Unobservable factors are important to understand user behaviour. Moreover, they contain information to help design services that willsolve today’s challenges. Yet, we have barely scratched the surface ofthe underlying mechanisms ruling user behaviour. For decades, userbehaviour analysis has focused on the capabilities of observable variables,as well as assumptions of regular preferences and rational behaviourto explain user choices; and amalgamated unobservable factorsinto ”black-box” variables. As a response, the field of behaviouraleconomics has produced an array of so-called choice anomalies, wherepeople seem not to be fully rational. Furthermore, as a consequence of the ”digital revolution”, nowwe harvest data on an unprecedented scale -both in quantity andresolution- that is nurturing the golden age of analytics. This explosionof analytics contributes to reveal fascinating patterns of humanbehaviour and shows that when users face difficult choices, predictionsbased only on observable variables result in wider gaps between observedand predicted behaviour, than predictions including observableand unobservable factors. Impacts of the ”digital revolution” are not limited to data and analyticsbut they have filtered through the whole tissue of society. Forinstance, telecommunications allow users to telework, and telework allowsusers to change their travel patterns, which in turn contributes toincrease the overall system complexity. In addition to the new worlddynamics facilitated by Information and Communications Technology,megatrends such as hyper-urbanization or increase demand of personalisedtransport services are imposing pressures on transport networksat a furious pace, which also contributes to increase the complexity ofthe choices needed in order to navigate the networks efficiently. In an effort to alleviate these pressures, new mobility services suchas electric and autonomous vehicles; bicycle and car sharing schemes;mobility as a service; vacuum rail systems or even flying cars are evolving. Each of these services entails a different set of observable variableslike travel time and cost, but also a completely different set of unobservableones such as expectations, normative beliefs or perceptionsthat will impact user behaviour. Hence, a good understanding of theimpact of underlying, unobservable, factors -especially when servicesare radically different from what users know and have experienced inthe past- will help us to predict user behaviour in uncharted scenarios. Unobservable factors are elusive by nature, hence to incorporatethem into our models is an arduous task. Furthermore, there is evidence showing that the importance of these factors might differ across time and space, as user preferences, perceptions, normative beliefs, etc.are influenced by local conditions and cultures. As a consequence, we have witnessed a surge of interest in behavioural economics over the past two decades, due to its ability to increase the explanatory and predictive power of models based on economic theory by adding a more psychologically plausible foundation. This thesis contributes to the existing body of literature in TransportScience in the areas of user perceptions, measurement errors, and the influence of attitudes and social norms in the adoption of new mobility solutions. The work builds on the behavioural economics theoretical framework, underpinned by economic theory, discrete choice analysis -rational behaviour and random utility maximization-, as well as social and cognitive psychology. Methodological contributions include a framework to systematically test differences in user preferences for a set of public transport modes, relating to observed and unobserved attributes; and a framework to assess the magnitude of unobservable measurement errors in the input variables of large-scale travel demand models. On an empirical dimension, findings support the existence of a ”rail factor”, the impact of modelling assumptions on parameter estimates of hybrid choice models, the presence of larger measurement errors in the cost variables than in the time variables, -which in turn translates into diluted parameters that under-estimate the response to pricing interventions-, and that the model with the best fit does not guarantee better parameter estimates. Therefore, I expect this thesis to be of interest not only to modellers, but also to decision makers; and that its findings will contribute to the design of the mobility solutions that users need and desire, but also that will benefit society as a whole.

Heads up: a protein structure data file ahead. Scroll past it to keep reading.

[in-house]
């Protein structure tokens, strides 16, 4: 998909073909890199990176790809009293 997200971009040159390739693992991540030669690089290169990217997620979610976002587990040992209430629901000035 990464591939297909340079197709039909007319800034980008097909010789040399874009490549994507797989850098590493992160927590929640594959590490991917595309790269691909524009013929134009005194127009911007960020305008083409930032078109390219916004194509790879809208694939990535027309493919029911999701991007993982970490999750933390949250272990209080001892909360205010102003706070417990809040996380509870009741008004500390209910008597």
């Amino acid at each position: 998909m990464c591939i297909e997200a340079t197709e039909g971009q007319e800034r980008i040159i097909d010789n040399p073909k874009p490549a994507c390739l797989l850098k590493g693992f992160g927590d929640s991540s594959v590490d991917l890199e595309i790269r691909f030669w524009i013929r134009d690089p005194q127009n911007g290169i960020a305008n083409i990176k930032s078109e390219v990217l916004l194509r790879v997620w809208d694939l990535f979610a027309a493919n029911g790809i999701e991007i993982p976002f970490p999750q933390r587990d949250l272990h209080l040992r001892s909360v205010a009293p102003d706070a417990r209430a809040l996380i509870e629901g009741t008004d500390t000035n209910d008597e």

Place, publisher, year, edition, pages
Stockholm: Kungliga Tekniska högskolan, 2019. p. 48
Series
TRITA-ABE-DLT ; 1837
Keywords
Attitudes, Measurement errors, Discrete choice analysis, Latent variables, Model misspecification, Normative beliefs, Rail factor, User perceptions, Social norms, Value of travel time savings
National Category
Transport Systems and Logistics Economics
Research subject
Transport Science
Identifiers
urn:nbn:se:kth:diva-240362 (URN)978-91-7873-022-3 (ISBN)
Public defence
2019-01-31, F3, Lindstedtsvägen 26, Stockholm, 14:00 (English)
Opponent
Supervisors
Note

QC 20181217

Available from: 2018-12-18 Created: 2018-12-17 Last updated: 2018-12-18Bibliographically approved

Open Access in DiVA

No full text in DiVA

Other links

Publisher's full textScopus

Authority records BETA

Lorenzo Varela, Juan Manuel

Search in DiVA

By author/editor
Lorenzo Varela, Juan Manuel
By organisation
Centre for Transport Studies, CTS
In the same journal
Transportation Research Part B: Methodological
Civil Engineering

Search outside of DiVA

GoogleGoogle Scholar

doi
urn-nbn

Altmetric score

doi
urn-nbn
Total: 14 hits
CiteExportLink to record
Permanent link

Direct link
Cite
Citation style
  • apa
  • harvard1
  • ieee
  • modern-language-association-8th-edition
  • vancouver
  • Other style
More styles
Language
  • de-DE
  • en-GB
  • en-US
  • fi-FI
  • nn-NO
  • nn-NB
  • sv-SE
  • Other locale
More languages
Output format
  • html
  • text
  • asciidoc
  • rtf